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epitaph,strictly, an inscription on a tomb; by extension, a statement, usually in verse, commemorating the dead. The earliest such inscriptions are those found on Egyptian sarcophagi. In England epitaphs did not begin to assume a literary character until the time of Elizabeth I. Ben Jonson, John Milton, Alexander Pope, and Samuel Johnson were considered masters of the art. The epitaph on Ben Jonson's own tomb in Westminster Abbey was splendidly brief: "O rare Ben Jonson!" Epitaphs are often humorous. It is not known whether the epitaph printed below is amusing by design or by accident: Here lie I Martin Elginbrodde: Have mercy on my soul, Lord God, As I wad do, were I Lord God, And ye were Martin Elginbrodde.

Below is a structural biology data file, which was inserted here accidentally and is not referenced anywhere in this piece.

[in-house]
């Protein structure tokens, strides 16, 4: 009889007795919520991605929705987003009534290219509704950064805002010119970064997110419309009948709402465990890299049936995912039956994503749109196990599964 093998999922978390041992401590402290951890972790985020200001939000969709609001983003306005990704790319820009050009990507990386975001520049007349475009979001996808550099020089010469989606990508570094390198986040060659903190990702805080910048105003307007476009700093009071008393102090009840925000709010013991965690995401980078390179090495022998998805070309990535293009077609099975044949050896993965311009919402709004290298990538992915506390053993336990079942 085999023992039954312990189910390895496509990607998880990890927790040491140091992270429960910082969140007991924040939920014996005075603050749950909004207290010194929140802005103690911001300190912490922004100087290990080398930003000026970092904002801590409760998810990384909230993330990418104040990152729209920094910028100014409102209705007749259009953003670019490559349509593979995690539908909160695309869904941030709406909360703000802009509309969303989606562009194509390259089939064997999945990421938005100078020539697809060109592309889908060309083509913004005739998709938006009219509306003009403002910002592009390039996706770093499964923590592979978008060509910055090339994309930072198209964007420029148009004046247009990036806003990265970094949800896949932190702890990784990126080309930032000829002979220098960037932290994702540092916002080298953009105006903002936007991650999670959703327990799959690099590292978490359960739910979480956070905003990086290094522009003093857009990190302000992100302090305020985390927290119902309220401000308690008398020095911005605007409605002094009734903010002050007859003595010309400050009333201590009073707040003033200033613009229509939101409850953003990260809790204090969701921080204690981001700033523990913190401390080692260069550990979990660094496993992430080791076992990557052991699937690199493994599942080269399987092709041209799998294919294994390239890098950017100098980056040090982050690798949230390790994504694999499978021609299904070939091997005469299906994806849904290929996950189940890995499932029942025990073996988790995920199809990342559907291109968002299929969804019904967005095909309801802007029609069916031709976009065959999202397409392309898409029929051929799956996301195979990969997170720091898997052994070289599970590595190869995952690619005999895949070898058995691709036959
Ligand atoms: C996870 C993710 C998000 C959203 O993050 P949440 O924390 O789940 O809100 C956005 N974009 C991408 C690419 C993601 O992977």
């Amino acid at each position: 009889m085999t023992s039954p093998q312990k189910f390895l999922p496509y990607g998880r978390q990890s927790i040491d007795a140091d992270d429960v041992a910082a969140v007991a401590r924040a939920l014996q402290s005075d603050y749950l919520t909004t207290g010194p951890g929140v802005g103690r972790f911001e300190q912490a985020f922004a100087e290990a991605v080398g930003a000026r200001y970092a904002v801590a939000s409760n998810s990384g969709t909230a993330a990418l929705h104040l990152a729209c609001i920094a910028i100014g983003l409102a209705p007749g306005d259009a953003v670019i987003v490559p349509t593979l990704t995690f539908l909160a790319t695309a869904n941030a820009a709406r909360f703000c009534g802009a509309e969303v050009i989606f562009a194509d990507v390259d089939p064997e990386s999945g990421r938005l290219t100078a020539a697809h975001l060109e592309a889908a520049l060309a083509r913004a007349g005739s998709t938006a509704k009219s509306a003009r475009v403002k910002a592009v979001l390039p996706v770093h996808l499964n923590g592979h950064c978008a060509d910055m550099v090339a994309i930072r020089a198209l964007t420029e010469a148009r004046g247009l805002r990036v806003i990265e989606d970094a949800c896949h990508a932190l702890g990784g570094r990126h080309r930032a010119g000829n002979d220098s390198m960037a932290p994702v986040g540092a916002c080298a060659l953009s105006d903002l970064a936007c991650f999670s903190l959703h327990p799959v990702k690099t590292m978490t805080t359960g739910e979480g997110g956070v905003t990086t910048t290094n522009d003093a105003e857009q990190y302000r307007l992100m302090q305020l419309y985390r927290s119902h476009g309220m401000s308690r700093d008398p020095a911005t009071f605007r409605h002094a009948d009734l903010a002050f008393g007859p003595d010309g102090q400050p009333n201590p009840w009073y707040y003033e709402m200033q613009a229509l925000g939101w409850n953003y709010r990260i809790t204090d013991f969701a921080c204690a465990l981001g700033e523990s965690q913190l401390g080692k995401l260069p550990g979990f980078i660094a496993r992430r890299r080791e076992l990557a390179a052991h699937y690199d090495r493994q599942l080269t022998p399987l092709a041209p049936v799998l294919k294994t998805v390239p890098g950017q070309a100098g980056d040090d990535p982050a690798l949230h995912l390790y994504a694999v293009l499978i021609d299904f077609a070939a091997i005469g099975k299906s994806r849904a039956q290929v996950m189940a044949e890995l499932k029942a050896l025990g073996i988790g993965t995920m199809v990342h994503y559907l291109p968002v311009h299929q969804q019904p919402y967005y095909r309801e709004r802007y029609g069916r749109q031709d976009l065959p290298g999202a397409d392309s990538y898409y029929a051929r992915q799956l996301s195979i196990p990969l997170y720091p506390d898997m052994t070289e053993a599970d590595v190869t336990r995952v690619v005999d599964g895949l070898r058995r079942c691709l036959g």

a gravestone inscription, generally in verse. A verse epitaph is a short poem, usually with a message to the deceased or from the deceased to passersby, for example, “Passerby, stop! . . .”
An epitaph may be an actual inscription on a gravestone or a short literary work, written as if for a gravestone, appearing in a collection of poetry. In European literature the epitaph developed as a variation of the classical epigram; noteworthy early epitaphs include those by Simonides of Ceos (fifth century B.C.). A popular genre in the Middle Ages, the Renaissance, and the age of classicism, the epitaph subsequently came to be little used. The parodie or satiric epitaph, such as those written by R. Burns, is similar to the epigram of modern times and has survived longer than other types of epitaph. In modern times, epitaphs on gravestones or memorials that have literary merit are a rare phenomenon; an example is A. V. Lunacharskii’s epitaph to the fighters of the revolution on the Field of Mars.